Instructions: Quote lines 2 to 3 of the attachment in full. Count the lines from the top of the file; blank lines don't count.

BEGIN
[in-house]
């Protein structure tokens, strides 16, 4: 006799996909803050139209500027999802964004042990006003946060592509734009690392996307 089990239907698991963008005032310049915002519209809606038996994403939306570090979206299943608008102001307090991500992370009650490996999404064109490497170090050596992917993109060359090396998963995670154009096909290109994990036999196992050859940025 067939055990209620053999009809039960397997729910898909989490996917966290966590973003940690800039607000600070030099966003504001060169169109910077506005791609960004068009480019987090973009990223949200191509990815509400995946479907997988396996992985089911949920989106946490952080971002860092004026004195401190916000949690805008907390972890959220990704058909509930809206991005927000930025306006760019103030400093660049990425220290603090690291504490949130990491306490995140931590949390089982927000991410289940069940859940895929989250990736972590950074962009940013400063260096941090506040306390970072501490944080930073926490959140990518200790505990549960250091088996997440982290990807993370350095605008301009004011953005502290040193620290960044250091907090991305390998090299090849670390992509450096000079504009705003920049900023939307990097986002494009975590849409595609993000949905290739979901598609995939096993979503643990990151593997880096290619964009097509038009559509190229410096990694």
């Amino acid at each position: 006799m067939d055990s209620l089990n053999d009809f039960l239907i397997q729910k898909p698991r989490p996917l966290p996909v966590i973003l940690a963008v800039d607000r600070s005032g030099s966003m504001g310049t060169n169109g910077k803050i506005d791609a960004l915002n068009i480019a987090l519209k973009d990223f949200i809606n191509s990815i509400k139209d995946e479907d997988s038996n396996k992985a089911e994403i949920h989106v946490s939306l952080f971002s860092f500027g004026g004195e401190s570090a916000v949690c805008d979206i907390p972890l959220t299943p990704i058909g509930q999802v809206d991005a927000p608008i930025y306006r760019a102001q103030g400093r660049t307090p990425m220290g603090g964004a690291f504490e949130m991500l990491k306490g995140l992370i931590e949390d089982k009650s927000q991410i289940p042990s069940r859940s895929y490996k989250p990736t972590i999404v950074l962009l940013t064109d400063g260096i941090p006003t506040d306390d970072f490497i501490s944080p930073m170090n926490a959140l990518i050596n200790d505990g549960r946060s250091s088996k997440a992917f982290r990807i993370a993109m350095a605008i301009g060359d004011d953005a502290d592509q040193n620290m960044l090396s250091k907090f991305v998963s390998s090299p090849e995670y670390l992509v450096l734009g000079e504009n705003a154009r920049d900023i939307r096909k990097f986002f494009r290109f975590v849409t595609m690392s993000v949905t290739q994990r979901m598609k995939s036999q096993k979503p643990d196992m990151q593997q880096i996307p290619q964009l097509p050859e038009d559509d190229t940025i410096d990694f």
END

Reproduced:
């Protein structure tokens, strides 16, 4: 006799996909803050139209500027999802964004042990006003946060592509734009690392996307 089990239907698991963008005032310049915002519209809606038996994403939306570090979206299943608008102001307090991500992370009650490996999404064109490497170090050596992917993109060359090396998963995670154009096909290109994990036999196992050859940025 067939055990209620053999009809039960397997729910898909989490996917966290966590973003940690800039607000600070030099966003504001060169169109910077506005791609960004068009480019987090973009990223949200191509990815509400995946479907997988396996992985089911949920989106946490952080971002860092004026004195401190916000949690805008907390972890959220990704058909509930809206991005927000930025306006760019103030400093660049990425220290603090690291504490949130990491306490995140931590949390089982927000991410289940069940859940895929989250990736972590950074962009940013400063260096941090506040306390970072501490944080930073926490959140990518200790505990549960250091088996997440982290990807993370350095605008301009004011953005502290040193620290960044250091907090991305390998090299090849670390992509450096000079504009705003920049900023939307990097986002494009975590849409595609993000949905290739979901598609995939096993979503643990990151593997880096290619964009097509038009559509190229410096990694």
């Amino acid at each position: 006799m067939d055990s209620l089990n053999d009809f039960l239907i397997q729910k898909p698991r989490p996917l966290p996909v966590i973003l940690a963008v800039d607000r600070s005032g030099s966003m504001g310049t060169n169109g910077k803050i506005d791609a960004l915002n068009i480019a987090l519209k973009d990223f949200i809606n191509s990815i509400k139209d995946e479907d997988s038996n396996k992985a089911e994403i949920h989106v946490s939306l952080f971002s860092f500027g004026g004195e401190s570090a916000v949690c805008d979206i907390p972890l959220t299943p990704i058909g509930q999802v809206d991005a927000p608008i930025y306006r760019a102001q103030g400093r660049t307090p990425m220290g603090g964004a690291f504490e949130m991500l990491k306490g995140l992370i931590e949390d089982k009650s927000q991410i289940p042990s069940r859940s895929y490996k989250p990736t972590i999404v950074l962009l940013t064109d400063g260096i941090p006003t506040d306390d970072f490497i501490s944080p930073m170090n926490a959140l990518i050596n200790d505990g549960r946060s250091s088996k997440a992917f982290r990807i993370a993109m350095a605008i301009g060359d004011d953005a502290d592509q040193n620290m960044l090396s250091k907090f991305v998963s390998s090299p090849e995670y670390l992509v450096l734009g000079e504009n705003a154009r920049d900023i939307r096909k990097f986002f494009r290109f975590v849409t595609m690392s993000v949905t290739q994990r979901m598609k995939s036999q096993k979503p643990d196992m990151q593997q880096i996307p290619q964009l097509p050859e038009d559509d190229t940025i410096d990694f």